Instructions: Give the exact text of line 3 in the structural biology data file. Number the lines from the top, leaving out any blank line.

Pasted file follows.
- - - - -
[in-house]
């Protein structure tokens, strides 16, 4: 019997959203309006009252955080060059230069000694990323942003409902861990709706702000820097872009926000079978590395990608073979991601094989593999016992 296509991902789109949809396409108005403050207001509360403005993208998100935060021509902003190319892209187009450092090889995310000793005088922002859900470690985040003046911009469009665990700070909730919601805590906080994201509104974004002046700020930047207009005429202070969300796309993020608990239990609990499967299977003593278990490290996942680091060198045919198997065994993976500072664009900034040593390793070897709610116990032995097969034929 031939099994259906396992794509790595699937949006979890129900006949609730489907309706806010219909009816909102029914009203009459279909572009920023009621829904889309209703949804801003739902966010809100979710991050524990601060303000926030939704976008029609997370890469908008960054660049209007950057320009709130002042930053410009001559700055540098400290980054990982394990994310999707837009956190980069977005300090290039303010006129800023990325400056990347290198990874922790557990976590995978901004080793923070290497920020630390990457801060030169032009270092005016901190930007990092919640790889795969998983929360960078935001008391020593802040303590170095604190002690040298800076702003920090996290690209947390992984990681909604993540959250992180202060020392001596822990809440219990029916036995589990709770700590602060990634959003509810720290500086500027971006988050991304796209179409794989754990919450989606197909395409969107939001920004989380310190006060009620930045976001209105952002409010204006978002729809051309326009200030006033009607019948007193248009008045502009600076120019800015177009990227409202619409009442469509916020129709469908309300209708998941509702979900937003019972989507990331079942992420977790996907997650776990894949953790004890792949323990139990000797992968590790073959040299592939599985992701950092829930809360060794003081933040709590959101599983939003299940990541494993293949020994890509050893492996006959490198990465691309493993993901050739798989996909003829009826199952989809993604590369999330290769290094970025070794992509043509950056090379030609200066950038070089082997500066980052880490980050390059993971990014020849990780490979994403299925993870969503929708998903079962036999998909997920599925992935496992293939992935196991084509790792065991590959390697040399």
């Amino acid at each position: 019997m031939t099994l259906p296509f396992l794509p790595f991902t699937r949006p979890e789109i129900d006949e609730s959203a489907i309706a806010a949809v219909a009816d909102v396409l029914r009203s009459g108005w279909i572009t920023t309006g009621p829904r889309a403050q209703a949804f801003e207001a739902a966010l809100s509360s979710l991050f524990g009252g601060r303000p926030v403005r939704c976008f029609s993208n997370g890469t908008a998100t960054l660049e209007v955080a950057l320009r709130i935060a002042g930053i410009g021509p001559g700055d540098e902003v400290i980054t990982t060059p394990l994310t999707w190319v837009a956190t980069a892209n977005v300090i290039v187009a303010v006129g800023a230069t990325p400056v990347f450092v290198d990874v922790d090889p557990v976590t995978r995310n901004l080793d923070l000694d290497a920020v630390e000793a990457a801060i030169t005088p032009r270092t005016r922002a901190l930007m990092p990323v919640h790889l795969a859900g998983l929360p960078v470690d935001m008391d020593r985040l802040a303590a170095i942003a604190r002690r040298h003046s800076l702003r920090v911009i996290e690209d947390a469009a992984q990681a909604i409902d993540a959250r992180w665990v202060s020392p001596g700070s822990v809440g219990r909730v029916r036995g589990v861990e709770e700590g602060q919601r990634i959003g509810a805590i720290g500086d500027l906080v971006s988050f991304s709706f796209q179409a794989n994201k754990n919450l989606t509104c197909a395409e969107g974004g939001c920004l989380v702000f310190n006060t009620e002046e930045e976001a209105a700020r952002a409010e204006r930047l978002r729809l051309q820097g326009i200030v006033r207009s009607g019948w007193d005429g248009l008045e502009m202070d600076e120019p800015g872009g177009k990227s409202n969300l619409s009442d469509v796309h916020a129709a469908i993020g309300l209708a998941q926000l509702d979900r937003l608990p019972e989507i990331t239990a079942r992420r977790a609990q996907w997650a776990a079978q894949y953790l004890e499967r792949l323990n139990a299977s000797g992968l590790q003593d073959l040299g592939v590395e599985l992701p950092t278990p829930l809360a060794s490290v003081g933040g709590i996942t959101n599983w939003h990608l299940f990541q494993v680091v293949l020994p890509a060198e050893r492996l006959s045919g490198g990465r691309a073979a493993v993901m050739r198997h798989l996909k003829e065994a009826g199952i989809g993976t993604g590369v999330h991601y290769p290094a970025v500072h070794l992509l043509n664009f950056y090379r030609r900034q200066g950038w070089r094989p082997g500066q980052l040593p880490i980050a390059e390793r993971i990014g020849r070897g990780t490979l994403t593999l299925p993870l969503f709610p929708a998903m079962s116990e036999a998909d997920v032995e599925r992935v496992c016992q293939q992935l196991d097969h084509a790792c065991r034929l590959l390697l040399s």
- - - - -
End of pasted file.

């Amino acid at each position: 019997m031939t099994l259906p296509f396992l794509p790595f991902t699937r949006p979890e789109i129900d006949e609730s959203a489907i309706a806010a949809v219909a009816d909102v396409l029914r009203s009459g108005w279909i572009t920023t309006g009621p829904r889309a403050q209703a949804f801003e207001a739902a966010l809100s509360s979710l991050f524990g009252g601060r303000p926030v403005r939704c976008f029609s993208n997370g890469t908008a998100t960054l660049e209007v955080a950057l320009r709130i935060a002042g930053i410009g021509p001559g700055d540098e902003v400290i980054t990982t060059p394990l994310t999707w190319v837009a956190t980069a892209n977005v300090i290039v187009a303010v006129g800023a230069t990325p400056v990347f450092v290198d990874v922790d090889p557990v976590t995978r995310n901004l080793d923070l000694d290497a920020v630390e000793a990457a801060i030169t005088p032009r270092t005016r922002a901190l930007m990092p990323v919640h790889l795969a859900g998983l929360p960078v470690d935001m008391d020593r985040l802040a303590a170095i942003a604190r002690r040298h003046s800076l702003r920090v911009i996290e690209d947390a469009a992984q990681a909604i409902d993540a959250r992180w665990v202060s020392p001596g700070s822990v809440g219990r909730v029916r036995g589990v861990e709770e700590g602060q919601r990634i959003g509810a805590i720290g500086d500027l906080v971006s988050f991304s709706f796209q179409a794989n994201k754990n919450l989606t509104c197909a395409e969107g974004g939001c920004l989380v702000f310190n006060t009620e002046e930045e976001a209105a700020r952002a409010e204006r930047l978002r729809l051309q820097g326009i200030v006033r207009s009607g019948w007193d005429g248009l008045e502009m202070d600076e120019p800015g872009g177009k990227s409202n969300l619409s009442d469509v796309h916020a129709a469908i993020g309300l209708a998941q926000l509702d979900r937003l608990p019972e989507i990331t239990a079942r992420r977790a609990q996907w997650a776990a079978q894949y953790l004890e499967r792949l323990n139990a299977s000797g992968l590790q003593d073959l040299g592939v590395e599985l992701p950092t278990p829930l809360a060794s490290v003081g933040g709590i996942t959101n599983w939003h990608l299940f990541q494993v680091v293949l020994p890509a060198e050893r492996l006959s045919g490198g990465r691309a073979a493993v993901m050739r198997h798989l996909k003829e065994a009826g199952i989809g993976t993604g590369v999330h991601y290769p290094a970025v500072h070794l992509l043509n664009f950056y090379r030609r900034q200066g950038w070089r094989p082997g500066q980052l040593p880490i980050a390059e390793r993971i990014g020849r070897g990780t490979l994403t593999l299925p993870l969503f709610p929708a998903m079962s116990e036999a998909d997920v032995e599925r992935v496992c016992q293939q992935l196991d097969h084509a790792c065991r034929l590959l390697l040399s």